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The Roman, Medieval and Current Warm Periods in the Northwestern Italian Alps
Giraudi, C. 2009. Late Holocene glacial and periglacial evolution in the upper Orco Valley, northwestern Italian Alps. Quaternary Research 71: 1-8.

What was done
The author examined "long-term relations among glacial activity, periglacial activity, soil development in northwestern Italy's alpine River Orco headwaters, and downvalley floods on the River Po," based on "studies carried out by means of geological and geomorphologic surveys on the glacial and periglacial features," including a sampling of soils involved in periglacial processes that "provided a basis for development of a chronological framework of late Holocene environmental change" and an analysis of "a stratigraphic sequence exposed in a peat bog along the Rio del Nel" about 1 km from the front edge of the Eastern Nel Glacier.

What was learned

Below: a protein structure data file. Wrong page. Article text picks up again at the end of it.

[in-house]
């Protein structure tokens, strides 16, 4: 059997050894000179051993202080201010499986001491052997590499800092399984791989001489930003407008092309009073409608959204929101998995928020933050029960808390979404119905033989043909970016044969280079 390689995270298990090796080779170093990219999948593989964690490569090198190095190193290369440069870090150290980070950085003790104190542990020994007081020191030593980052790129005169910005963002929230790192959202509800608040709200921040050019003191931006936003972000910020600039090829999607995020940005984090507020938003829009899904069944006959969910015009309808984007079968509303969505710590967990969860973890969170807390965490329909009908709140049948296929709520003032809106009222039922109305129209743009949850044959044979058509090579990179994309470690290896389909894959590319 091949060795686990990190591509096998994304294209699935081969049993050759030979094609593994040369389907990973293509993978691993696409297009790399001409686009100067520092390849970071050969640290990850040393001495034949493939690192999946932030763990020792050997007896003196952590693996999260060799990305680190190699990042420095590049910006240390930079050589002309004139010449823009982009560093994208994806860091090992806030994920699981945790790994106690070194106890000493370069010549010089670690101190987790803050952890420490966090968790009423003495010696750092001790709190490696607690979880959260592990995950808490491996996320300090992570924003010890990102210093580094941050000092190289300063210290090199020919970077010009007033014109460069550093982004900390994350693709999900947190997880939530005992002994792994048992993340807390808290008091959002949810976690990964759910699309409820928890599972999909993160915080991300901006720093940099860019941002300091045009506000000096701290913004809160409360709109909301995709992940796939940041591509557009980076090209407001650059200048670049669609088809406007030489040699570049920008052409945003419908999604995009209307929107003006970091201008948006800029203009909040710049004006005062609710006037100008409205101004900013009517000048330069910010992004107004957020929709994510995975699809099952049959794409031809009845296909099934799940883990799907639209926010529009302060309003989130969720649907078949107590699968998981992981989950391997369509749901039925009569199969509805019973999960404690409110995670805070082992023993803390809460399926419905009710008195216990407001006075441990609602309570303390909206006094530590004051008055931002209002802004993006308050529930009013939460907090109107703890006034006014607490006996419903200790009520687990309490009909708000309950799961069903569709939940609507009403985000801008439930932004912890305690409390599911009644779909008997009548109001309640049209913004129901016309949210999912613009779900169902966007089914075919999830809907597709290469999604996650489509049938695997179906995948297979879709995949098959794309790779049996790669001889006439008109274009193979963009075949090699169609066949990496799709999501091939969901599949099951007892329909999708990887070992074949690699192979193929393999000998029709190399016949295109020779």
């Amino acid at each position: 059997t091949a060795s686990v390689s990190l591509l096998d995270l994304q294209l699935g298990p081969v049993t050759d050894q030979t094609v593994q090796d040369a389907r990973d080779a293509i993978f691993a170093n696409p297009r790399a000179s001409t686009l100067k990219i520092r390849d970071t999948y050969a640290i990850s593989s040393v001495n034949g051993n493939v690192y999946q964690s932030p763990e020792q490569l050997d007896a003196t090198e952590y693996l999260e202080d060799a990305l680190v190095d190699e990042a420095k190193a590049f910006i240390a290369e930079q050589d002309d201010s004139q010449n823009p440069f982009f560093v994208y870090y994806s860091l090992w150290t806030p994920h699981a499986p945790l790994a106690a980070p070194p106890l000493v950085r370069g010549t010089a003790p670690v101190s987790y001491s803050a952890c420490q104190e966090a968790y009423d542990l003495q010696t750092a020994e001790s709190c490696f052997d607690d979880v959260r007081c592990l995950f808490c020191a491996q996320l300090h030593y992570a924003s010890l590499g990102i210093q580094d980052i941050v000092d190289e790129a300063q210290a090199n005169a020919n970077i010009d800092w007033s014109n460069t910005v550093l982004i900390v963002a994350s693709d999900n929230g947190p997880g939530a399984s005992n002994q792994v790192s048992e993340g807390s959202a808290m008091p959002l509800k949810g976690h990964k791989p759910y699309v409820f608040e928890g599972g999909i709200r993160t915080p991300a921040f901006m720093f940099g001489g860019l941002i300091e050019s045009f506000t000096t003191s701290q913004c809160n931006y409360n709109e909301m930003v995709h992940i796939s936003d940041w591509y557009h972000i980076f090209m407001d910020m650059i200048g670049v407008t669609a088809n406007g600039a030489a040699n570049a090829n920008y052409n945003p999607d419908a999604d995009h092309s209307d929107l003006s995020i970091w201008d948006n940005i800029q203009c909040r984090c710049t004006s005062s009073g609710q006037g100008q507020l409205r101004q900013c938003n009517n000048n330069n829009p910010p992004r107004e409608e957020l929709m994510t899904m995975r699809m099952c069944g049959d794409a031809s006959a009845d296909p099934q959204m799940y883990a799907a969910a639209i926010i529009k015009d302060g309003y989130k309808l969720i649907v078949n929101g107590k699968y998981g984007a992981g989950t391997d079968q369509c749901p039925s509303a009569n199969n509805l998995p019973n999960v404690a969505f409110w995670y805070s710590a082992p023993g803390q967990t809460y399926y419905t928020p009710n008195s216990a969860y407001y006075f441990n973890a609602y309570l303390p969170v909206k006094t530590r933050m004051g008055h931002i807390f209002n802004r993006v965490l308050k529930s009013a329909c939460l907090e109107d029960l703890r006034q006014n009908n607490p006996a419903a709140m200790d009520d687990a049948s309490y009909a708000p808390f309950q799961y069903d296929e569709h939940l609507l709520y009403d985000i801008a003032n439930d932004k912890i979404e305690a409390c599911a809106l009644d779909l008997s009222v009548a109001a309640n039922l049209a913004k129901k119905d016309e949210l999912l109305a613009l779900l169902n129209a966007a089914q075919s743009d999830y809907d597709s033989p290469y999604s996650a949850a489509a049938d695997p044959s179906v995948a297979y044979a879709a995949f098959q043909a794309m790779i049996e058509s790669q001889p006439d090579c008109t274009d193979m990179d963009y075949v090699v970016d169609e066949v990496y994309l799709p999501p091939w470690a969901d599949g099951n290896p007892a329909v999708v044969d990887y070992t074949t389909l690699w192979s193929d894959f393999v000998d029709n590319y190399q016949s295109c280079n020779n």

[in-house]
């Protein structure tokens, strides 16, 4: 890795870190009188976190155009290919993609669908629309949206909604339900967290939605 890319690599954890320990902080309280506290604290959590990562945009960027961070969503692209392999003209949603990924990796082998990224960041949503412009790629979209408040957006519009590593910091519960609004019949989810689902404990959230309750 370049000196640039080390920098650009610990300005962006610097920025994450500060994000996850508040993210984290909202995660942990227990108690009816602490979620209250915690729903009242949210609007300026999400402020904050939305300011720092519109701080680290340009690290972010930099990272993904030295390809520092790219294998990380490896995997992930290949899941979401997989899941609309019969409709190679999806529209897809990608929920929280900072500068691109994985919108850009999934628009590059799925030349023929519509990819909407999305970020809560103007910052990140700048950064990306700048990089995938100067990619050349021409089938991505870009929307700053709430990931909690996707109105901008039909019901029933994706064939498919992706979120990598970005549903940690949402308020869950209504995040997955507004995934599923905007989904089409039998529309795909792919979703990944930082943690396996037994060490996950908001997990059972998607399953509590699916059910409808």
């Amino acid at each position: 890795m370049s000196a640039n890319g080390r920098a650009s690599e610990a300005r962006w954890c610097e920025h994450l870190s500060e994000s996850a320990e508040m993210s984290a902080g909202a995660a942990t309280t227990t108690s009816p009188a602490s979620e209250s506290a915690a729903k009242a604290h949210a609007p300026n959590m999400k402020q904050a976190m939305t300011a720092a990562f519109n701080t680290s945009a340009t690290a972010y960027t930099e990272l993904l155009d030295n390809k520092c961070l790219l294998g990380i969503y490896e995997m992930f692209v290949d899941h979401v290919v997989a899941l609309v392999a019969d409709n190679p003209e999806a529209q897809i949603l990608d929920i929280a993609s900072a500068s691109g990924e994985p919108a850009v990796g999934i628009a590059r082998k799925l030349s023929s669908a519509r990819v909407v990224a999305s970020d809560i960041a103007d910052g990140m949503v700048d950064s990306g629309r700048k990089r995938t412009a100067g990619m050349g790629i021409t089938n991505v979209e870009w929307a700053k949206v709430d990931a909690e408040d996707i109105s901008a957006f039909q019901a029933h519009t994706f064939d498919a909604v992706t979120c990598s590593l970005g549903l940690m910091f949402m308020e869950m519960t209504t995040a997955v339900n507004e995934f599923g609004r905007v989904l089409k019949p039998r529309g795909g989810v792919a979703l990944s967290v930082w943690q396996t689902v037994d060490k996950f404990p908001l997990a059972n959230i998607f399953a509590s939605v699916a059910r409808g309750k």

Among a number of other interesting findings, Giraudi determined that between about 200 BC and AD 100 -- i.e., during the Roman Warm Period -- "soils developed in areas at present devoid of vegetation and with permafrost," indicative of the likelihood that temperatures at that time "probably reached higher values than those of the present [our italics]." He also concluded that "analogous conditions likely occurred during the period of [the] 11th-12th centuries AD, when a soil developed on a slope presently characterized by periglacial debris," while noting that "in the 11th-12th centuries AD, frost weathering processes were not active and, due to the higher temperatures than at present [our italics] or the longer duration of a period with high temperatures [our italics], vegetation succeeded in colonizing the slope." He also determined that "the phase of greatest glacial expansion (Little Ice Age) coincides with a period characterized by a large number of floods in the River Po basin," and that "phases of glacial retreat [such as occurred during the Roman and Medieval Warm Periods] correlate with periods with relatively few floods in the River Po basin."

What it means
This study provides a double refutation of the climate-alarmist claim that late 20th-century temperatures were the warmest of the past two millennia. And it demonstrates that in this part of Europe, cooler periods have generally experienced less flooding than have warmer periods.

Reviewed 8 April 2009